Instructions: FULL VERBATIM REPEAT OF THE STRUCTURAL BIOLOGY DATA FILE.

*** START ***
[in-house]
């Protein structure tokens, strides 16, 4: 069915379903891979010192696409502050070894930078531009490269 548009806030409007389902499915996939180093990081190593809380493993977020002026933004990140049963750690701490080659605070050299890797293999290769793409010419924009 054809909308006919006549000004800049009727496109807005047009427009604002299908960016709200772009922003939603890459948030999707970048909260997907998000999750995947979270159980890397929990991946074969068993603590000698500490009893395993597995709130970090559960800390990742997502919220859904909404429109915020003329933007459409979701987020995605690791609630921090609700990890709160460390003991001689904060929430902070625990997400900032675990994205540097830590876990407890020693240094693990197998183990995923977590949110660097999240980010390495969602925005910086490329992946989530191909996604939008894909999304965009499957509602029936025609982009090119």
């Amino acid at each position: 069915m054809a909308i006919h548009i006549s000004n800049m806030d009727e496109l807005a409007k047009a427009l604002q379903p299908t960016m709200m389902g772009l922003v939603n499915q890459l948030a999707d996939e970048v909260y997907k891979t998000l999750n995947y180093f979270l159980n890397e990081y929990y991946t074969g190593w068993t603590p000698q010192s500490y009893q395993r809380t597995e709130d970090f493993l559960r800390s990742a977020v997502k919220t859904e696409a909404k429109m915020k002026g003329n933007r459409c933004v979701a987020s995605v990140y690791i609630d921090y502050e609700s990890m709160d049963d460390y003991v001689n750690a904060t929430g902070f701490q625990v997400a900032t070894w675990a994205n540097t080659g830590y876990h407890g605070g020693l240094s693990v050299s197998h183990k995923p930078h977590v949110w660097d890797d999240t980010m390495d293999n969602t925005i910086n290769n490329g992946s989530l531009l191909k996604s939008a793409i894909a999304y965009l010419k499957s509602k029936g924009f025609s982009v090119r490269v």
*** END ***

[in-house]
């Protein structure tokens, strides 16, 4: 069915379903891979010192696409502050070894930078531009490269 548009806030409007389902499915996939180093990081190593809380493993977020002026933004990140049963750690701490080659605070050299890797293999290769793409010419924009 054809909308006919006549000004800049009727496109807005047009427009604002299908960016709200772009922003939603890459948030999707970048909260997907998000999750995947979270159980890397929990991946074969068993603590000698500490009893395993597995709130970090559960800390990742997502919220859904909404429109915020003329933007459409979701987020995605690791609630921090609700990890709160460390003991001689904060929430902070625990997400900032675990994205540097830590876990407890020693240094693990197998183990995923977590949110660097999240980010390495969602925005910086490329992946989530191909996604939008894909999304965009499957509602029936025609982009090119």
């Amino acid at each position: 069915m054809a909308i006919h548009i006549s000004n800049m806030d009727e496109l807005a409007k047009a427009l604002q379903p299908t960016m709200m389902g772009l922003v939603n499915q890459l948030a999707d996939e970048v909260y997907k891979t998000l999750n995947y180093f979270l159980n890397e990081y929990y991946t074969g190593w068993t603590p000698q010192s500490y009893q395993r809380t597995e709130d970090f493993l559960r800390s990742a977020v997502k919220t859904e696409a909404k429109m915020k002026g003329n933007r459409c933004v979701a987020s995605v990140y690791i609630d921090y502050e609700s990890m709160d049963d460390y003991v001689n750690a904060t929430g902070f701490q625990v997400a900032t070894w675990a994205n540097t080659g830590y876990h407890g605070g020693l240094s693990v050299s197998h183990k995923p930078h977590v949110w660097d890797d999240t980010m390495d293999n969602t925005i910086n290769n490329g992946s989530l531009l191909k996604s939008a793409i894909a999304y965009l010419k499957s509602k029936g924009f025609s982009v090119r490269v």